Metering systems can also apply some program logic to make assumptions about the content of a scene and its relative importance. Consider two landscape photos with sky at the top. In the first the sky fills the upper 2/3 of the photo and the darker foreground 1/3. In the second the sky only fills the upper 1/3 and the darker foreground 2/3. Now based solely on how the photo is framed, odds are that in the first photo which is mostly sky it is most important, but in the second which is mostly foreground. An intelligent metering system can programmed to recognize when the metering zones fit these and many other typical scene "maps" and adjust the exposure accordingly. In the first shot of the big sky it will get the sky right and let the foreground go dark, and in the second it would let the sky blow out to preserve the detail in the larger foreground.

Camera Metering Modes

Canon DSLR cameras allow the user to select one of several metering modes. Some modes evaluate all the zones on the viewfinder and others only a very small spot in the middle. There is a simple rule-of-thumb to keep in mind when selecting a metering mode:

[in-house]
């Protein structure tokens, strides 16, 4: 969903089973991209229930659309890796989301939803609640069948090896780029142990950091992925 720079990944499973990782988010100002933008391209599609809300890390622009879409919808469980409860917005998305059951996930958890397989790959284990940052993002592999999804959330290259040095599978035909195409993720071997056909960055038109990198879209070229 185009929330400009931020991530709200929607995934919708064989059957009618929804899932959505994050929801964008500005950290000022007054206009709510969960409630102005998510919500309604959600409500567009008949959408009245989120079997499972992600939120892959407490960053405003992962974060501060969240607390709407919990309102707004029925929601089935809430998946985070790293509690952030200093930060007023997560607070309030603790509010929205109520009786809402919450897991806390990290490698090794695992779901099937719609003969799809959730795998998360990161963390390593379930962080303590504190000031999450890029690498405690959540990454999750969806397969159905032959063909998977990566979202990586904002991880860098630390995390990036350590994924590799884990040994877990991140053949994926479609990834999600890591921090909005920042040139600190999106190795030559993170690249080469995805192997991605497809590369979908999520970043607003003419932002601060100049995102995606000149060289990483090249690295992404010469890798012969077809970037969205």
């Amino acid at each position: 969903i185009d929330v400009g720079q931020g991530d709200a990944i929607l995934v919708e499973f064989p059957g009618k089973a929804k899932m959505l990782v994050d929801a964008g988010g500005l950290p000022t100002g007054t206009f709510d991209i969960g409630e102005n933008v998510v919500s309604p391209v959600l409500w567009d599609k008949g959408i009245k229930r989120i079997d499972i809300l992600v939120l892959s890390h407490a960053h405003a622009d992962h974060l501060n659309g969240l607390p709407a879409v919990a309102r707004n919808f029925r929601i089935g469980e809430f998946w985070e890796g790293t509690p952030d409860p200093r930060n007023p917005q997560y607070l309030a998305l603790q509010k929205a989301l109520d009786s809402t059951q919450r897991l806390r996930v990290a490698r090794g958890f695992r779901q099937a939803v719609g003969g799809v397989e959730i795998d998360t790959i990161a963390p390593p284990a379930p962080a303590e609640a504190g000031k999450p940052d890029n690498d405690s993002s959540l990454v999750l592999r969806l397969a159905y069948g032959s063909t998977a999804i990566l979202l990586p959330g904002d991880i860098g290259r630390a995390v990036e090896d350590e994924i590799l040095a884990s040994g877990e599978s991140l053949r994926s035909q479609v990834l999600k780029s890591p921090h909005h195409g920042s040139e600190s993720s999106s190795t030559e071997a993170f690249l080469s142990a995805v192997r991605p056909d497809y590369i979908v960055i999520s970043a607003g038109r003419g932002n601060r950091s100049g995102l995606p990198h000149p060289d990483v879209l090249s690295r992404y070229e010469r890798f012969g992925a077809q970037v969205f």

The smaller the area measured
the more interpolation is needed

When the camera is in the default evaluative mode it is using all 35 measurement zones and all the artificial intelligence Canon has programmed into it. And like it or not the sad truth is that today's cameras are smarter than we are. If we switch to center-weighted, partial, or spot we are switching off progressively more of the sensing zone and using less of the camera intelligence and must therefore rely on our experience to interpret what the metering is measuring.

Selecting the mode for metering

I approach new equipment systematically and logically and examine the workflow of various operations before settling on what is the simplest. First I know that any camera metering system reading is either the camera's best guess at the overall exposure of the scene (e.g., evaluative) or a reading if a smaller area it will try to make that area middle gray in the photo. Odds are with evaluative I will need to override the camera's first guess about a scene half the time but once I do the rest of the shots in the same light will be well exposed. But when I use the other "more precise" metering modes I find myself needing to make more adjustments after evaluation the first shot under new lighting condition because the exposure of the smaller areas are only accurate if they are middle gray. So I leave my camera in evaluative mode all the time, let the camera take its "best shot" at exposure, then adjust from there based on what I see on the histogram.